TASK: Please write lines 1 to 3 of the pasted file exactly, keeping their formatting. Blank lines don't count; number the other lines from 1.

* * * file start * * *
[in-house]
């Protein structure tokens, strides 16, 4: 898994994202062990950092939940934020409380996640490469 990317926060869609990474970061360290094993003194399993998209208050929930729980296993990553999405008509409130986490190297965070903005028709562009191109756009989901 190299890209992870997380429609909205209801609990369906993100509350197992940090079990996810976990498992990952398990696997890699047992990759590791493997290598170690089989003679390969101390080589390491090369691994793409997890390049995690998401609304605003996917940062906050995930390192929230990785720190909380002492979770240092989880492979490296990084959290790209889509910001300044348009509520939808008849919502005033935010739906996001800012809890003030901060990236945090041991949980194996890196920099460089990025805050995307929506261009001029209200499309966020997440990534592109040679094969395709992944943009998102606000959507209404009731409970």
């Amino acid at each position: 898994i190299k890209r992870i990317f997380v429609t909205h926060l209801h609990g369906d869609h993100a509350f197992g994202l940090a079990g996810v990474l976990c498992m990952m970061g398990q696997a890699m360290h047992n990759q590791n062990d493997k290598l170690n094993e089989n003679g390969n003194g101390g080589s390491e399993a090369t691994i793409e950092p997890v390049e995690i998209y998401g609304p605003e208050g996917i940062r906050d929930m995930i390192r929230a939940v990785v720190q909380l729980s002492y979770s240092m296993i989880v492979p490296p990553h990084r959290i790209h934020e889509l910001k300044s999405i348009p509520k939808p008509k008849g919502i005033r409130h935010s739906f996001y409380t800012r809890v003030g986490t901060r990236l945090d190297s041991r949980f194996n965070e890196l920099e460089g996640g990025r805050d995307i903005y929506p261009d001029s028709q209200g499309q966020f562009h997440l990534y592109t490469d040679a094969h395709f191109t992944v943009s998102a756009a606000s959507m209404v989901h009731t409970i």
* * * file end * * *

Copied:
[in-house]
């Protein structure tokens, strides 16, 4: 898994994202062990950092939940934020409380996640490469 990317926060869609990474970061360290094993003194399993998209208050929930729980296993990553999405008509409130986490190297965070903005028709562009191109756009989901 190299890209992870997380429609909205209801609990369906993100509350197992940090079990996810976990498992990952398990696997890699047992990759590791493997290598170690089989003679390969101390080589390491090369691994793409997890390049995690998401609304605003996917940062906050995930390192929230990785720190909380002492979770240092989880492979490296990084959290790209889509910001300044348009509520939808008849919502005033935010739906996001800012809890003030901060990236945090041991949980194996890196920099460089990025805050995307929506261009001029209200499309966020997440990534592109040679094969395709992944943009998102606000959507209404009731409970």
């Amino acid at each position: 898994i190299k890209r992870i990317f997380v429609t909205h926060l209801h609990g369906d869609h993100a509350f197992g994202l940090a079990g996810v990474l976990c498992m990952m970061g398990q696997a890699m360290h047992n990759q590791n062990d493997k290598l170690n094993e089989n003679g390969n003194g101390g080589s390491e399993a090369t691994i793409e950092p997890v390049e995690i998209y998401g609304p605003e208050g996917i940062r906050d929930m995930i390192r929230a939940v990785v720190q909380l729980s002492y979770s240092m296993i989880v492979p490296p990553h990084r959290i790209h934020e889509l910001k300044s999405i348009p509520k939808p008509k008849g919502i005033r409130h935010s739906f996001y409380t800012r809890v003030g986490t901060r990236l945090d190297s041991r949980f194996n965070e890196l920099e460089g996640g990025r805050d995307i903005y929506p261009d001029s028709q209200g499309q966020f562009h997440l990534y592109t490469d040679a094969h395709f191109t992944v943009s998102a756009a606000s959507m209404v989901h009731t409970i």